Ep 11: AI and Digital Transformation: What’s Next?


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Jordan [00:00:00]:

Will we even realize what work will look like in a few years? I'm not sure. But that's one of the things that we're going to be talking about today in everyday AI. Your daily podcast livestream and newsletter going over the latest AI news. So today we're going to talk about a lot of things. Really excited for the show. We're going to talk about IBM hasn't given up on Watson, leadership qualities are changing with AI. And is an AI chat bot going to be coming to a drive through near you? So, as you'll see, if you're joining us live, we have Ayman Rashid. He is the technology leader of digital transformation at Eisner Amper Amen. Thank you so much for joining us.

Aimann [00:00:46]:

Good to be here.

IBM's Watson X: From Jeopardy to Enterprise and Beyond

Jordan [00:00:47]:

Jordan all right, so let's start on IBM and Watson. Well, maybe people don't know. So IBM was really early to the party with their original AI supercomputer called Watson. They kind of sold that piece. So they're bringing back Watson X, which is just their second attempt to go all in on AI and helping to provide that to clients. I think the thing that's really interesting here is they're partnering with Hugging Face. So for the everyday person, if you've never heard of Hugging Face, they are essentially an open source I don't know if you'd say alternative, but they are an open source alternative to OpenAI and chat GPT, and they have a whole suite of programs. But Aven, I know you have some experience actually working with IBM Watson. So what are your thoughts on this kind of reinvigoration of Watson X?

Aimann [00:01:42]:

Yeah, so I don't know a whole lot about Watson X just yet because they recently announced, but I don't know if you remember, maybe the audience remembers almost ten years ago, Watson debuted on Jeopardy. Do you remember that episode? And back then, it was very like pie in the sky, out of reach. This is like bleeding edge technology. It's never going to materialize anytime soon. But actually, believe it or not, Watson and Watson's suite of solutions has been around on the enterprise level for a long time. And this is something that I didn't realize. But when you go on, for example, I think it was American Airlines and you talk to their chat agent, it is an AI. And it's embedded so seamlessly that you can't even tell. Right.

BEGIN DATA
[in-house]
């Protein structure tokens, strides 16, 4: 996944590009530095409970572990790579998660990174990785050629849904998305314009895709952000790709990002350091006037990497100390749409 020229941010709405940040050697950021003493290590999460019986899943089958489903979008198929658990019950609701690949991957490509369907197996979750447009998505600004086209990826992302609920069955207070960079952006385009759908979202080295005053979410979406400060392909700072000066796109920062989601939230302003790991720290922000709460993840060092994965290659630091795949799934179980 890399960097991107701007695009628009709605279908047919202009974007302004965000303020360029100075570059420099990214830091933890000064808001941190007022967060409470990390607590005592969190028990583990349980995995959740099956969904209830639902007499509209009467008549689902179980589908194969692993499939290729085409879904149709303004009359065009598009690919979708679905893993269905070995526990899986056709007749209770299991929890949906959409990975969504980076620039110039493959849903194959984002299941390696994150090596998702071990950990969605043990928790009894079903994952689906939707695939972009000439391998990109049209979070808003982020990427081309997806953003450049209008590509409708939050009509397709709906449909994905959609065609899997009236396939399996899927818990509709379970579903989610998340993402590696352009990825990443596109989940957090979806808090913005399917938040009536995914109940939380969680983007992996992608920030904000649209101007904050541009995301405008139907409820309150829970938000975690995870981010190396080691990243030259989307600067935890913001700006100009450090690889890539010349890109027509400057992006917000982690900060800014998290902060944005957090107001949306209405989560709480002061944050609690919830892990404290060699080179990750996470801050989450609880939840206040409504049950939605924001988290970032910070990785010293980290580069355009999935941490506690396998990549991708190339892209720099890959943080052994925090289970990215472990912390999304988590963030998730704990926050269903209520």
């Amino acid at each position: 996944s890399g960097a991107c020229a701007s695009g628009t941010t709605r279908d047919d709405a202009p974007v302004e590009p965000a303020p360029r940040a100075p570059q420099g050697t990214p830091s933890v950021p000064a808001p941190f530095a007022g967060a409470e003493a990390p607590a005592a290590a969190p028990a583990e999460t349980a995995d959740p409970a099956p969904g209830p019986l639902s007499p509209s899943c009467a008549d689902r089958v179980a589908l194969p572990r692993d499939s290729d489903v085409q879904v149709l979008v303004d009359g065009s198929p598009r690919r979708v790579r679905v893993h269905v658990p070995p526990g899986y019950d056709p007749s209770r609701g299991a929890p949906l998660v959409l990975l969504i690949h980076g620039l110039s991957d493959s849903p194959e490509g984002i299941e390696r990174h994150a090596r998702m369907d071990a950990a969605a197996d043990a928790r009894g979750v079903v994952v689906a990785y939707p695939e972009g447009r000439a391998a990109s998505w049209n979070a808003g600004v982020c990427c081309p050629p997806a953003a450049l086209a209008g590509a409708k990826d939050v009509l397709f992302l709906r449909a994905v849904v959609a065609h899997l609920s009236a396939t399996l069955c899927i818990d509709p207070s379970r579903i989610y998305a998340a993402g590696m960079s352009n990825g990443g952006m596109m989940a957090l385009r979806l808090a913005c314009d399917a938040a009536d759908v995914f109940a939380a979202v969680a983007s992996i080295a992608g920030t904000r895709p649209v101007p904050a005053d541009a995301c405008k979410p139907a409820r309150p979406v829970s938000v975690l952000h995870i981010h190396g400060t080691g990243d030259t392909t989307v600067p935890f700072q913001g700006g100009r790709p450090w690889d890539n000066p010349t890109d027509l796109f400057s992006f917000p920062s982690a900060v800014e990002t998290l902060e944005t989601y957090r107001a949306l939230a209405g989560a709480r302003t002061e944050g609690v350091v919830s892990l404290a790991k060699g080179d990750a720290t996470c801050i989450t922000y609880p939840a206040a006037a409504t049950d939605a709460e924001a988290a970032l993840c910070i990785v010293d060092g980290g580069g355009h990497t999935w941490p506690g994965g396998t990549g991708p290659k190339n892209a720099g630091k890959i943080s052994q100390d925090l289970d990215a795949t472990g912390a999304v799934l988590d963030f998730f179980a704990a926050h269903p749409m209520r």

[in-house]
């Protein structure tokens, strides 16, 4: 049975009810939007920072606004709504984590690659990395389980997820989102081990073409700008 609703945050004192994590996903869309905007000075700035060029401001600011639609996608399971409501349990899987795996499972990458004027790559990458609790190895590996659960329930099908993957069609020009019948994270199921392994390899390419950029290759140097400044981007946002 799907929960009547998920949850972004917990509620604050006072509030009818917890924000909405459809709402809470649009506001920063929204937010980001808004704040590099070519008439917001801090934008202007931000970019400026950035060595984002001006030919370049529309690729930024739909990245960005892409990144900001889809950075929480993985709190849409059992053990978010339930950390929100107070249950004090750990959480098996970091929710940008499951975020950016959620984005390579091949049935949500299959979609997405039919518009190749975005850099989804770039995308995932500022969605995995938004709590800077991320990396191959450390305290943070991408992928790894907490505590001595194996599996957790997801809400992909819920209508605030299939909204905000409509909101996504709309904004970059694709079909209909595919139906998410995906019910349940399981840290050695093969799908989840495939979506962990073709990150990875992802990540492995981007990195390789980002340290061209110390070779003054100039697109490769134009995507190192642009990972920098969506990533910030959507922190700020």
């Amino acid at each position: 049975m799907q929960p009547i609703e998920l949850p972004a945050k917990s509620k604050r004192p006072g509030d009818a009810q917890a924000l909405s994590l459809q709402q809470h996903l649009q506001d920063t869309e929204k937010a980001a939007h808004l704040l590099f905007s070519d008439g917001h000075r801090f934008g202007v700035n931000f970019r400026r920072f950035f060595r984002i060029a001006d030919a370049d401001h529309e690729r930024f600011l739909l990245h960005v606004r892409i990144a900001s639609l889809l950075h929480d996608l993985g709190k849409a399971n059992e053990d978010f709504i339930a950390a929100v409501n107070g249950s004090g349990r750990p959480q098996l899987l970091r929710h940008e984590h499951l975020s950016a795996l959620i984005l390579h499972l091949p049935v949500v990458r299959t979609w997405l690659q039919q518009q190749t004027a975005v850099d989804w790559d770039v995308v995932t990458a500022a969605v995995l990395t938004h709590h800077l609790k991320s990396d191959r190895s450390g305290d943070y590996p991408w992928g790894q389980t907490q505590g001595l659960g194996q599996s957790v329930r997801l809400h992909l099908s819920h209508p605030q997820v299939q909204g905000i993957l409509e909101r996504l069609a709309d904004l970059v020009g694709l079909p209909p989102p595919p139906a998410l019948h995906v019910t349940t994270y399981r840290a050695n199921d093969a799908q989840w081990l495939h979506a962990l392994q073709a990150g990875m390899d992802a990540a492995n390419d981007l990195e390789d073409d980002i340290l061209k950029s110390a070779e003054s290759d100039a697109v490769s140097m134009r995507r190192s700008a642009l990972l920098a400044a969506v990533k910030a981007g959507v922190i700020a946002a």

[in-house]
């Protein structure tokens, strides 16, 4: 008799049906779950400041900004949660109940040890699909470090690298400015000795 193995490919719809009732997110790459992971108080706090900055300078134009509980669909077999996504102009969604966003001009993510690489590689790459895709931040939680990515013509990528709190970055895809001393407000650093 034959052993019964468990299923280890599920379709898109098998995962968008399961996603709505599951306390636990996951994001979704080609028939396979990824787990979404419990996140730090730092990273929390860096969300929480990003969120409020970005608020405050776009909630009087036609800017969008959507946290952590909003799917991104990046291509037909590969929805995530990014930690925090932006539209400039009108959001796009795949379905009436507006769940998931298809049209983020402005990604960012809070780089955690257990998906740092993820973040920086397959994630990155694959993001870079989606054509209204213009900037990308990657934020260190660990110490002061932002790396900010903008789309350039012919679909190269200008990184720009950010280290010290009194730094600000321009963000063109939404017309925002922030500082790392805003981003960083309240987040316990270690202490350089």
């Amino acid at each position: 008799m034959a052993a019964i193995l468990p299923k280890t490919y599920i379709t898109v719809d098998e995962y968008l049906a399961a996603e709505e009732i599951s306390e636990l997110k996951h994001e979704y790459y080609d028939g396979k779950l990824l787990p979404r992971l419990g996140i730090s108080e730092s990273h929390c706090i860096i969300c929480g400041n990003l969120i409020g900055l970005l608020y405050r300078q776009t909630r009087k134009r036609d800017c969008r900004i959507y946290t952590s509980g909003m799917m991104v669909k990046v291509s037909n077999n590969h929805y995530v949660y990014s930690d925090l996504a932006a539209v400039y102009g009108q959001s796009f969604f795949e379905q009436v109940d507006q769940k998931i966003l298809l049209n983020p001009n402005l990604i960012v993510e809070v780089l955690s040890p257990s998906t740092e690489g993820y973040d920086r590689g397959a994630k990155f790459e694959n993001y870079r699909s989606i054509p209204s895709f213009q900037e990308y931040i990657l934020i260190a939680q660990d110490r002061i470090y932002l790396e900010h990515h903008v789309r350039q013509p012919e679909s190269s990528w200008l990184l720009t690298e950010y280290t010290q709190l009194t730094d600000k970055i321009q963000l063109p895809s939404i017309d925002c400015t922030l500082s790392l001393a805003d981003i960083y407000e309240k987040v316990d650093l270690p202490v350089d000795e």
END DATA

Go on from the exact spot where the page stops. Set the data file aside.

So I think a lot of these enterprises have been using IBM's products on the enterprise level because they offer, like, a hybrid, which means you can host it on the cloud or on premise servers, and they have what's called a cloud pack, and it's kind of like an all integrated foundational service with Watson assistant on top of it. You can train the model. You can use it to consume a database of information, and then people can chat with the assistant to get different information about your website or get help with whatever. So IBM has been around for a while. I think Watson X is meant to be more consumer facing, so maybe it's meant to be a little bit more user friendly, a little bit more within reach. It's less enterprise grade. So hopefully that means for smaller businesses, it's a little bit easier to although IBM enterprise solutions aren't necessarily expensive.

Jordan [00:03:28]:


Aimann [00:03:28]:

But it's just a different market entirely. Yeah, I need to definitely read up more on it. It's exciting, and they've been doing great work and not getting a whole lot of credit for it. And I think everyone except OpenAI has been kind of left behind from a marketing perspective, but not necessarily from a capability perspective. And that's why we're super early in the Hype cycle, for sure.

The Debate on the Widespread Use of AI

Jordan [00:03:54]:

It should be interesting to see. So, yeah, second kind of big story for today on everyday AI is a new study that was written about in Forbes, but the study is from Citrix, just talking about leadership qualities in general are changing with the future of AI. So I found this interesting, the results of this survey, they said in ten years, 86% of people feel that AI will be widespread, kind of in their day to day work. I was actually thrown off by that number. But even what are your first takes on just hearing that number in ten years? 86%. Feel that way.

Aimann [00:04:32]:

That's pretty high. 86%. I mean, that's 14% away from 100%. I guess the question is, what does widespread mean? Right? I mean, everyone knows that AI is already out there. The question is, how widespread is it going to be? That remains to be seen. I think there is on both sides of toast, I would say maybe the 14% that said no don't really understand AI all that well.

Jordan [00:05:00]:


Aimann [00:05:01]:

Or maybe they think it's going to have limited uses, but people, the younger generation is using it a lot right now, and over time, that's just going to get close to 100%. But I think it's partially ignorance.

AI Ordering Systems: The Future of Fast Food?

Jordan [00:05:15]:

Yeah. And maybe one thing that will bring it to 100%. Kind of our third news story of the day. So Wendy's is working with Google to essentially integrate current language models into their offerings in their drive through. So I know these have been around for a while in different phases of testing, but I think this might be the first time that at least I've seen publicly a company like Google working with a fast food chain, just training it on their terminology. The example in the story today is saying, hey, JBC is Junior break and cheeseburger, right? What are your thoughts on maybe an improved version of this AI coming to drive through?

Aimann [00:05:54]:

Damon, I could have sworn I heard that McDonald's or another fast food chain has an AI ordering system. Yeah, I think it was McDonald's. And obviously they only piloted it in like, one or two locations, but it was pretty bad. But that could be for several reasons, but I think that it's not all that far fetched to believe that it's going to become the norm for ordering systems and to free up the humans so that they can cook instead of taking down orders. I think it's going to happen. And when it does happen, it's going to be ubiquitous and it's going to work well enough where no one's going to even notice.